Met𝚊Mãsk - Log In
MetaMask allows users to store and manage account keys, broadcast transactions, send and receive Ethereum-based cryptocurrencies and tokens, and securely connect to decentralized applications through
Logging into a website via third parties is ubiquitous online. Almost every other member-based website allows you to log in with accounts like Facebook, Twitter, and Google.
If you’ve ever visited NFT marketplaces like OpenSea or Rarible, you would have noticed they allow you to sign in with a crypto wallet like MetaMask.
This login process affirms you’re the owner of the Ethereum address in question and allows the system to authenticate your access. Very similar to how a username and password would allow you access to a gated part of a website.
Before starting this tutorial, I’ll assume you have a basic understanding of Laravel, and that you can initialise a new project in your environment. Even though this tutorial is Laravel-focused, with some tweaking you can apply this to any other PHP project. The concepts remain the same.
I’ve tried to keep this as generic as possible. I only focus on the MetaMask signing and validation, without restricting you to using it with specific front-end technologies (like React or Vue) or authentication scaffolding (like Breeze or Jetstream). This gives you the freedom to implement it with minimal effort into an existing project.
We’ll need the following before we start:
We’ll start out with some boilerplate code by importing Bootstrap 5 and creating a simple “Log in with MetaMask” button.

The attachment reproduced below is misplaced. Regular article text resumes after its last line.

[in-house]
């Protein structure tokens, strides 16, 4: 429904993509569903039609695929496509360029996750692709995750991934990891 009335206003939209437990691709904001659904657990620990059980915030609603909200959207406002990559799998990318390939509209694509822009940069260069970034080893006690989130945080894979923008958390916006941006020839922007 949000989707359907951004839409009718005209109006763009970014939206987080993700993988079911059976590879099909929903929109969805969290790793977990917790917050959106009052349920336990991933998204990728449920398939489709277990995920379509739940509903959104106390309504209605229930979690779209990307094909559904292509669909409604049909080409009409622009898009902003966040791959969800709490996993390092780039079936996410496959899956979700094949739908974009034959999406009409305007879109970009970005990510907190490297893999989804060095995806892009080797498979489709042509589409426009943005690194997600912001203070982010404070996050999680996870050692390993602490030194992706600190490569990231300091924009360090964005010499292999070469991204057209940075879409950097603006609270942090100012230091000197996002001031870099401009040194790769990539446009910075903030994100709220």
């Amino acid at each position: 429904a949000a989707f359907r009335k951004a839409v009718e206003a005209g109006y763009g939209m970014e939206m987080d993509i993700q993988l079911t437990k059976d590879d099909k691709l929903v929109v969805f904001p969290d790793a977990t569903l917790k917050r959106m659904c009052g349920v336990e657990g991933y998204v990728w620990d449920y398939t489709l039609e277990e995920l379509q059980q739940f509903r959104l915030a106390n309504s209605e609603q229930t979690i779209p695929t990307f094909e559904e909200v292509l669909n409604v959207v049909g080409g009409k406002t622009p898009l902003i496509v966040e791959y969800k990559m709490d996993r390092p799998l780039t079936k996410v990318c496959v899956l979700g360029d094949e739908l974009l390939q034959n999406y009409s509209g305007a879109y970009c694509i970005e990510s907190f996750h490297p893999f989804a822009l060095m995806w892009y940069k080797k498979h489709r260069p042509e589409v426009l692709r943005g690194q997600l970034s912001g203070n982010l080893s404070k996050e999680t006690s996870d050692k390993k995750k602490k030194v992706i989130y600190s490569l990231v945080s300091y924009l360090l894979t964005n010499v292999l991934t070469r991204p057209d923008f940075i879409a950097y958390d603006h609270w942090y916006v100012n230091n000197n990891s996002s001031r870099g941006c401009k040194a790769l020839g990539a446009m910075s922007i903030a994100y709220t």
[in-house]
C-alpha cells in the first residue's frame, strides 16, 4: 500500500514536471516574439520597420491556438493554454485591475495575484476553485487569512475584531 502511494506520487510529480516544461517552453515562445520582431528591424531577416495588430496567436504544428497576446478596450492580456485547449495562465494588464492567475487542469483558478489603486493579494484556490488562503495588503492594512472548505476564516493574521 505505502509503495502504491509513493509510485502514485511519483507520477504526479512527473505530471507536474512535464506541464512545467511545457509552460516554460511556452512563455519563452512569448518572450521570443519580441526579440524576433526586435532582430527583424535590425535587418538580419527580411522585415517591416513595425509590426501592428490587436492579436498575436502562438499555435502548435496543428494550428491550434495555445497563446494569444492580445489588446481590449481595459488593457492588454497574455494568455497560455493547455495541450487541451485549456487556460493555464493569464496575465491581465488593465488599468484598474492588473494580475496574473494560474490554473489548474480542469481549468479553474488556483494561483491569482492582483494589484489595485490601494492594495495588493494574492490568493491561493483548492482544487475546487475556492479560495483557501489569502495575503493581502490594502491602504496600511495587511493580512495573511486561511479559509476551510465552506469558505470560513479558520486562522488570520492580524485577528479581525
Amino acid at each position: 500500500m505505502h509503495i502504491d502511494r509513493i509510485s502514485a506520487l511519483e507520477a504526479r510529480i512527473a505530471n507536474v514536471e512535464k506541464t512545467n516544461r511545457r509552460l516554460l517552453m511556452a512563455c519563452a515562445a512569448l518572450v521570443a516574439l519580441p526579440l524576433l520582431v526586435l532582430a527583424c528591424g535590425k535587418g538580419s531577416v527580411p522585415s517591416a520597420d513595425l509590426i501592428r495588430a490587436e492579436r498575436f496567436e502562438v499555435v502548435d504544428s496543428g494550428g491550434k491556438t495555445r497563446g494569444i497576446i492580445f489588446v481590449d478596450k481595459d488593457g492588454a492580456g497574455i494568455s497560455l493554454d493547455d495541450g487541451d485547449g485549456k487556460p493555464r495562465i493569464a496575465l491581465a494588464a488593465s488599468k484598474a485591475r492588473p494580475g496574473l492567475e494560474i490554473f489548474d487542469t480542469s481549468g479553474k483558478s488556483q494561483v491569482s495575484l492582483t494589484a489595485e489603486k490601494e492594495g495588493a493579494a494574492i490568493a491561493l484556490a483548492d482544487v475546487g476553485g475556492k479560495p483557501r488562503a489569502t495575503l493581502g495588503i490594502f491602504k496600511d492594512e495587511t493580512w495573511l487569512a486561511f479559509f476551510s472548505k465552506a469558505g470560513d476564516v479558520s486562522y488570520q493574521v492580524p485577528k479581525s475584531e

<meta name="viewport" content="width=device-width, initial-scale=1">
<link href="https://cdn.jsdelivr.net/npm/[email protected]/dist/css/bootstrap.min.css" rel="stylesheet" integrity="sha384-1BmE4kWBq78iYhFldvKuhfTAU6auU8tT94WrHftjDbrCEXSU1oBoqyl2QvZ6jIW3" crossorigin="anonymous">
<div class="col-12 text-center">
<button class="btn btn-primary mt-5">Log in with MetaMask</button>
Easy enough. 😀
We’re also importing the ethers.js library that will allow us to interact with the Ethereum blockchain via MetaMask, which in this case acts as the interface to the provider (Infura by default).
Providers allow us to interact with the Ethereum blockchain. To connect to the network, you need access to a node. Depending on the type of node, it could require a large amount of disk space and bandwidth. Running a node can also be a complex process, especially if you want to focus on development rather than maintaining and operating a node.
Enter, the provider! Companies like Infura provide these nodes as a service, so you don’t need to worry about running your own. Instead, you can access this functionality via their APIs.
You may run into older tutorials that state MetaMask injects web3.js (a library providing similar functionality to ethers.js) into the page by default. This is no longer the case.
We’ll start off our new
web3Login()function by checking that the browser has a provider available. This would be the case if you have MetaMask installed. You can also test this code where MetaMask is not installed (for example, an incognito window) to confirm the detection works.